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Employer risk 101 – Ministry enforcement of the ESA

WorkplaceIf you are reading an employment law blog you already know that employers have legal obligations under the Ontario Employment Standards Act (“ESA”). The top five violations for the fiscal year 2014/2015, as compiled by the Ministry of Labour, were with respect to:

  1. Public Holidays/Public Holiday Pay
  2. Record Keeping
  3. Overtime Pay
  4. Vacation Pay/Vacation Time
  5. Hours of Work: Excess Daily or Weekly

The Ministry of Labour has jurisdiction to enforce the ESA. They do this primarily through complaints, though they also conduct targeted industry inspections. Statistics regarding enforcement activities are posted on the Ministry’s website.

For the fiscal year 2014/2015, the Ministry investigated 17,453 complaints and 2,477 targeted inspections. Given the number of workplaces in Ontario, that doesn’t seem like a whole lot, but often such complaints find their seeds in a disgruntled ex-employee who has nothing to lose when they call the ESA hotline.

Employees often tend to suddenly remember all of their unpaid overtime or public holiday pay upon a contentious termination. Your employee can file a claim with the Ministry and an Employment Standards Officer will investigate. There is no cost to the employee, although it is important for employees to recognize that they cannot pursue the same claim in both the courts and through the Ministry.

Upon a filed complaint, the Officer may visit your workplace, call or write a letter. They may request documents or come into the workplace and review records. At all stages there will be strict timelines. Not complying with these will often mean that your documents or argument will not be considered, and the employee’s version of the allegations may be deemed to be true without the employer providing its side of the story.

Both sides will have an opportunity to make their case to the Officer, so it is important for employers to take that first phone call from the Ministry seriously—that otherwise friendly conversation could be the full extent of the investigation, after which a decision is then rendered.

Following the investigation the Officer will make a written decision regarding the alleged violation of the ESA. The employer can pay the fine upfront, or the Ministry will then issue an Order, which will require an application for review to the Ontario Labour Relations Board if the employer wants to appeal the decision. The odds of success at that point are very slim, so the upfront cooperation is essential to avoid getting to the Order stage.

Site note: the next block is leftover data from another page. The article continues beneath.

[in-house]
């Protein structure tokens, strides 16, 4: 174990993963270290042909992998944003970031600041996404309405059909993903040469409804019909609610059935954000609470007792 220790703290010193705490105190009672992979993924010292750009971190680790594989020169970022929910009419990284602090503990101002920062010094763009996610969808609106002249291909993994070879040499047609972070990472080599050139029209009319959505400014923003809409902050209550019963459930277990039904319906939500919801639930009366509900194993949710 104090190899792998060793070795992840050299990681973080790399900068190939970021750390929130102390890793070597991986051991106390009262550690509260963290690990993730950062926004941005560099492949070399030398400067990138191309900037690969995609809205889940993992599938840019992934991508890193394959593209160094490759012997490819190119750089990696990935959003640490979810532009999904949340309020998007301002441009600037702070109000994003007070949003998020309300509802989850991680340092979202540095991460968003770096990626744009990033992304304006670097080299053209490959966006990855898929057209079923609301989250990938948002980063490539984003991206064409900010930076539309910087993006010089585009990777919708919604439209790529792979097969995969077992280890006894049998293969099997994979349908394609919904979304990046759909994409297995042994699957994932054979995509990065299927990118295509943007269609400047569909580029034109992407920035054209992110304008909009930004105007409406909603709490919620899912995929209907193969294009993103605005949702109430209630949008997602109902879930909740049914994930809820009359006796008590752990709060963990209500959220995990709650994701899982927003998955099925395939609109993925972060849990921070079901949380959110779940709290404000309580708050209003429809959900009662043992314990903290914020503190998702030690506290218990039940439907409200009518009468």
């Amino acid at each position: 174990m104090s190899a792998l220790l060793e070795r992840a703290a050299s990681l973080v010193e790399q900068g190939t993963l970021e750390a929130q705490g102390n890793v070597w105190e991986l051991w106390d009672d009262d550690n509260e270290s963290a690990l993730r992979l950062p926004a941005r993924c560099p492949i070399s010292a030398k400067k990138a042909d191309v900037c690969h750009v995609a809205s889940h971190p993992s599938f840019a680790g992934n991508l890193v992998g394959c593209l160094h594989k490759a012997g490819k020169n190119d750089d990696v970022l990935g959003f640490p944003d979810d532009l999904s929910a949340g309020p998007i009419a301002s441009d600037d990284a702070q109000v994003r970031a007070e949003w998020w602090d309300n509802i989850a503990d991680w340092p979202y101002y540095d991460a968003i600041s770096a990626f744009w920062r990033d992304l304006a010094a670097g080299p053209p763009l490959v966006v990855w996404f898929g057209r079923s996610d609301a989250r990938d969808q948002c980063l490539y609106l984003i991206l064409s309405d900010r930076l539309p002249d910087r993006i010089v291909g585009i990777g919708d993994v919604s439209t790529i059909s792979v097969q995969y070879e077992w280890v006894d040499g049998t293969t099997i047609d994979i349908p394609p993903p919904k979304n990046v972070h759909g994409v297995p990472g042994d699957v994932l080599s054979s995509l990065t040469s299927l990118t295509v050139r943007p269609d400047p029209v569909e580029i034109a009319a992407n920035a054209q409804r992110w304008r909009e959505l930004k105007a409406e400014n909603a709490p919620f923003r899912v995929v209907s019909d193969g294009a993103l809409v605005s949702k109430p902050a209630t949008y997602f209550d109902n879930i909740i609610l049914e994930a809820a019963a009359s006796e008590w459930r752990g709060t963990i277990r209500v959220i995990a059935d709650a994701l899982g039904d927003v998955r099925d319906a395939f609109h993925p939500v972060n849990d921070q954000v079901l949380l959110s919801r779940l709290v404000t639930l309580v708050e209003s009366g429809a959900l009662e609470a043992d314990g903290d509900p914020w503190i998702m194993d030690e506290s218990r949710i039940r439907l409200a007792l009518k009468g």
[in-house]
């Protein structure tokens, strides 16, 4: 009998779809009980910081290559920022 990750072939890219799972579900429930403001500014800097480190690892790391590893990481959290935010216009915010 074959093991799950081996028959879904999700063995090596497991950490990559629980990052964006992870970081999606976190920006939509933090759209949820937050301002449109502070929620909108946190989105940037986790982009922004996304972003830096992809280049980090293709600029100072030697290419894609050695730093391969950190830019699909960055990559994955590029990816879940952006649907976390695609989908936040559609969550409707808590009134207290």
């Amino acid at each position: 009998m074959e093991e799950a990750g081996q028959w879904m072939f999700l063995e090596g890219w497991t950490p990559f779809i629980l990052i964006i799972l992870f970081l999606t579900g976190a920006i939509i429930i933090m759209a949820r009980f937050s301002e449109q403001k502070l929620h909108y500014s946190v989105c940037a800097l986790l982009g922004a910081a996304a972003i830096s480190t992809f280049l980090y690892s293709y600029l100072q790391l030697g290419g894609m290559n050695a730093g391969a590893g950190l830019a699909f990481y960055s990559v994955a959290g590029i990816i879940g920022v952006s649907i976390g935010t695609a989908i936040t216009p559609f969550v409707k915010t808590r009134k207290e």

Compliance with the ESA is important, an investigation can be a big hassle, and no employer wants to make the Ontario government’s bad employer’s sunshine list.

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Lisa Stam

Founder of Spring Law, Employment and Labour Lawyer at Spring Law
Lisa Stam is founder of Spring Law, a virtual law firm advising exclusively on workplace legal issues for employers and executives. She practices all aspects of employment, labour, privacy, and human rights law, with a particular interest in legal issues arising from technologyinthe workplace. Lisa’s practice includes a wide range of entrepreneurs in the tech space, as well as global companies with smaller operations in Canada. In addition to the day to day workplace issues from hiring to firing, Lisa frequently blogs and speaks on both the impact, risks and opportunities of social media andtechnology issues in (and out of) the workplace, as well as the novel ways in which changing expectations of privacy continues to evolve employment law. Read more here.
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